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Physical Exercise and Cognitive Training Clinical Interventions Used in Slowing Degeneration Associated With Mild Cognitive Impairment: A Review of the Recent Literature

Amoyal, Nicole MS; Fallon, Elizabeth PhD

doi: 10.1097/TGR.0b013e31825fc8d3
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Recent literature provides empirical evidence for nonpharmacologic interventions' potential to slow degeneration associated with mild cognitive impairment. Physical exercise and cognitive training interventions have showed trending toward slowing degenerative processes associated with dementia, specifically related to plasticity. A review of 6 clinical trials (2 physical exercise and 4 cognitive training) showing trending toward slowing degenerative processes in mild cognitive impairment is provided. Brain and metabolic changes associated with plasticity were associated with neuropsychological test performance. Several strengths, limitations, and suggestions for future empirical research were offered. Nonpharmacologic interventions should continue to be developed and tested via clinical trials with mild cognitive impairment patients.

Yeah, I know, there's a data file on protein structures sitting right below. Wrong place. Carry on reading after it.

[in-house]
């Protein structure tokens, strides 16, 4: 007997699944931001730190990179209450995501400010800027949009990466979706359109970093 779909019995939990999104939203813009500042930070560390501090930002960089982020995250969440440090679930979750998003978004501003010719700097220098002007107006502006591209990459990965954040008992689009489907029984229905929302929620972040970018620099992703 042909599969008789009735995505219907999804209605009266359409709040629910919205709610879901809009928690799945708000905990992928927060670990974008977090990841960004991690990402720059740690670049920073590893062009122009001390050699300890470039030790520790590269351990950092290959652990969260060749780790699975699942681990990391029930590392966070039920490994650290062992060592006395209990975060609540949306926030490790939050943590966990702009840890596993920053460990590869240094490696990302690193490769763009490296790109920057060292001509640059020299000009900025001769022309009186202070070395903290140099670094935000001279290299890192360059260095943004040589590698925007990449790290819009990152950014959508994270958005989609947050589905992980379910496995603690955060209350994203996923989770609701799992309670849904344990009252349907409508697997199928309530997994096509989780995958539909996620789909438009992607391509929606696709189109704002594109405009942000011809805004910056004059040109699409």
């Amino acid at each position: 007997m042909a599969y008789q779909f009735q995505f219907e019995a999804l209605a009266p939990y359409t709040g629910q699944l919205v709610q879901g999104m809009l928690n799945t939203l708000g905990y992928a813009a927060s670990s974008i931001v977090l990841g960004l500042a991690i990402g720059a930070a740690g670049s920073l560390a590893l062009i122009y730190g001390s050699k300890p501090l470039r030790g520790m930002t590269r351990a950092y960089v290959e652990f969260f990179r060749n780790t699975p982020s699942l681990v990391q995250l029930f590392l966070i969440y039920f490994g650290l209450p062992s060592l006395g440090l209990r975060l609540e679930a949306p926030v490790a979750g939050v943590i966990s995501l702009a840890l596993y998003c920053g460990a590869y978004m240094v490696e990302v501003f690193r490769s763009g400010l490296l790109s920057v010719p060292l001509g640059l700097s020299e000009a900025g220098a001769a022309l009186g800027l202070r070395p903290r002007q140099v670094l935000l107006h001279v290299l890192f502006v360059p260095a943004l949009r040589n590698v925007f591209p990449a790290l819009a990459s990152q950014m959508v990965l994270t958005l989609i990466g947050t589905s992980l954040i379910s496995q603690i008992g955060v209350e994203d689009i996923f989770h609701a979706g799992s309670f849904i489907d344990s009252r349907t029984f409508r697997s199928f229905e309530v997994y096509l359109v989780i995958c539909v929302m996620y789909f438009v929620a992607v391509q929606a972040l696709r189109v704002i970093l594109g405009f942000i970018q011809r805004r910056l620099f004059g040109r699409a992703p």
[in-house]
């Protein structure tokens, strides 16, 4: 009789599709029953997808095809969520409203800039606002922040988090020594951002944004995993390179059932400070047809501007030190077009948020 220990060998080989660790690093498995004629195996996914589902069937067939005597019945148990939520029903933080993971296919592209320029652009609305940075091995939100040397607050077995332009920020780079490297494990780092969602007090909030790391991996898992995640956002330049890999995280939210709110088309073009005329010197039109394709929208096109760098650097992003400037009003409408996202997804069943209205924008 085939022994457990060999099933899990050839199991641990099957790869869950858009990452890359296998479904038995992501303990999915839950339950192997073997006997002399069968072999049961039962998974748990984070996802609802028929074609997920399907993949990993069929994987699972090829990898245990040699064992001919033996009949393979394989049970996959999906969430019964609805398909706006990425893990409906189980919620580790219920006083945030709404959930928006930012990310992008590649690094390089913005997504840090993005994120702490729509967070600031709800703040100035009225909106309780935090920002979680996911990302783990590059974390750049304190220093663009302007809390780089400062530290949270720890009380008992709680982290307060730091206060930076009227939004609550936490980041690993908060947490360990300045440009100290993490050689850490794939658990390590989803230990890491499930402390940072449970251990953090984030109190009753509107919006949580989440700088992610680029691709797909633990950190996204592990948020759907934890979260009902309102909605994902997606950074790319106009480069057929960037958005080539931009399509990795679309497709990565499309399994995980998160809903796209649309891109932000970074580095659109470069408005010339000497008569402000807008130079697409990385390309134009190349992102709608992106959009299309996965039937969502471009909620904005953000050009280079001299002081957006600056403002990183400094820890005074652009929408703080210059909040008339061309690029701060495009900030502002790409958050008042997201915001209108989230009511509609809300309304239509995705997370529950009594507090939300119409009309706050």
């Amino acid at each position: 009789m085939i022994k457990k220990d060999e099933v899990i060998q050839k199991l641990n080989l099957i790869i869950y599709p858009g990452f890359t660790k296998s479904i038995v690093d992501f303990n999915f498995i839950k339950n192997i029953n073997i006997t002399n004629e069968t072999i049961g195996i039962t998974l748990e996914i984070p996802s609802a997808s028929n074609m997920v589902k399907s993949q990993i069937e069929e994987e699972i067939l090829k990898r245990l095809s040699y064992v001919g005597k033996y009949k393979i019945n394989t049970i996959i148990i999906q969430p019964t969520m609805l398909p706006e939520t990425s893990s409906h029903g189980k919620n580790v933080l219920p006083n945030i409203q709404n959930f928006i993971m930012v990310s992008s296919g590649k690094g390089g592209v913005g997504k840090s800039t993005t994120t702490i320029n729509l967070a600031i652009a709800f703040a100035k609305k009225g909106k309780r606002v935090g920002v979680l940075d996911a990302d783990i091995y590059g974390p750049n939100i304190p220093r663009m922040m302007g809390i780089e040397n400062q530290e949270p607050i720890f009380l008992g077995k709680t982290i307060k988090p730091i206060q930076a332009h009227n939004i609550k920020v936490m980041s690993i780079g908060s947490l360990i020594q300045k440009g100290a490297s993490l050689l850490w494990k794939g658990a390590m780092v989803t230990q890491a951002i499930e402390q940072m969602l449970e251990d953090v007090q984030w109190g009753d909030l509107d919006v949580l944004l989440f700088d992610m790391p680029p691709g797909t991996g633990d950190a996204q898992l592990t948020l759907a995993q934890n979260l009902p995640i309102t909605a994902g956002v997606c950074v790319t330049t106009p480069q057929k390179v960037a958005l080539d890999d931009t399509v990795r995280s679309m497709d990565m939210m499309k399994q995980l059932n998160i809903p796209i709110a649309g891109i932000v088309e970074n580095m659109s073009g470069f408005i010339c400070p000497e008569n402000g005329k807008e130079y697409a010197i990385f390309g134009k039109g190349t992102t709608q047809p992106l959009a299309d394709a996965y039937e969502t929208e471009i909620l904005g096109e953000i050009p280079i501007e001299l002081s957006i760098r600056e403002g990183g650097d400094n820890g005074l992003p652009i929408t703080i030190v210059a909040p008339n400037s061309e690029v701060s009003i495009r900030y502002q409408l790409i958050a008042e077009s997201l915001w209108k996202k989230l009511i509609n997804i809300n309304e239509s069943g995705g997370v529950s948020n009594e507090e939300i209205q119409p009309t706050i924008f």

Cancer Prevention Research Center, University of Rhode Island, Kingston.

Correspondence: Nicole Amoyal, MS, University of Rhode Island, 2 Chafee Road, Kingston, RI 02881 (nnamoyal@gmail.com).

None of the investigators in this study have a possible conflict of interest, financial or otherwise.

© 2012 Lippincott Williams & Wilkins, Inc.